Texas Vineyards Poised for a Banner Year

Texas vineyards could experience a banner year as wine grape quantity and quality are expected to reach new heights, according to a Texas A&M AgriLife Extension Service expert.

Jim Kamas, AgriLife Extension fruit specialist, Fredericksburg, said producers faced some concerns and minor struggles early this season, but overall Texas wine grape growers are on track to produce a surplus of quality fruit.

Earlier this year, there was concern about frost among producers around the state when vines broke dormancy early due to mild winter conditions, Kamas said. But temperatures remained mild.

Spring rains created conditions for disease, but Kamas said most vintners are aware of the fungal threat and kept their grape clusters clean and treated against diseases.

“The high rainfall early meant some producers struggled to keep their grapes clean and then the hot, dry weather set in and conditions were good,” he said. “The early conditions were just something they had to endure, and most producers know what their weaknesses are.”

Kamas said Gulf Coast wine grapes have been harvested, and Hill Country harvests were wrapping up. Producers in the Gulf Coast reported average yields and good quality while Hill Country yields were above average and quality was exceptional.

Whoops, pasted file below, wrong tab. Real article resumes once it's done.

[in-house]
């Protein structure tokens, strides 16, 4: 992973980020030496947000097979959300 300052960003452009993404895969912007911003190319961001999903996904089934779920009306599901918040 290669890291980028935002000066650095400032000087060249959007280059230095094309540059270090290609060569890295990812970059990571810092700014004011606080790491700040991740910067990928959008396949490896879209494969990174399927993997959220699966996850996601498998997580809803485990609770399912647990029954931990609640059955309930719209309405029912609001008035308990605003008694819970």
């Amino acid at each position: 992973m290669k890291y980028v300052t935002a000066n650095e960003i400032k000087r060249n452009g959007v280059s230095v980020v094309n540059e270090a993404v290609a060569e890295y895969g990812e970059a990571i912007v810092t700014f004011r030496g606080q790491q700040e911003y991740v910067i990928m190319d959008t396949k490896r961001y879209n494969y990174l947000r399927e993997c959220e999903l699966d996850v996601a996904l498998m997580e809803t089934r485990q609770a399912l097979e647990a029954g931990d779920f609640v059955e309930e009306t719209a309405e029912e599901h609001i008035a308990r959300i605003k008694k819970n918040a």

Michael Cook, AgriLife Extension viticulture program specialist, Denton, said North Texas vineyards avoided frost and have performed well under wetter-than-normal conditions. One vineyard reported hail damage.

Bloom occurred uninterrupted, Cook said, and the majority of growers are experiencing a large crop of very high quality.

“Winery reports thus far have confirmed healthy crop loads with excellent wet chemistry parameters and very good aromatic potential,” he said. “Overall, this year has been a good year for growing grapes in North Texas.”

Producers in the High Plains just began harvesting white grapes, Kamas said. Harvests should continue in the region over the next six to eight weeks.

Kamas said new growers have expanded vineyard acreage in the High Plains in recent years and many young vineyards in the region produced fruit for the first time.

“There are several hundred acres with young vines that will have quality grapes for the first time,” he said. “There are new growers getting into the game and as they get it figured out, they’re putting in more blocks of grapes as are numerous experienced growers.”

Kamas said the Texas viticulture market could face lower grape prices due to the rise in acres and quality of grapes being produced.

“We may be entering a phase where we see surplus grapes and less capable growers may find it difficult in that market,” he said. “The quantity and quality of Texas wine grapes is improving. There are more growers and they are becoming increasingly proficient at what they are doing and therefore more profitable.”

AgriLife Extension district summaries can be found here.

Source: Texas AgriLife Extension

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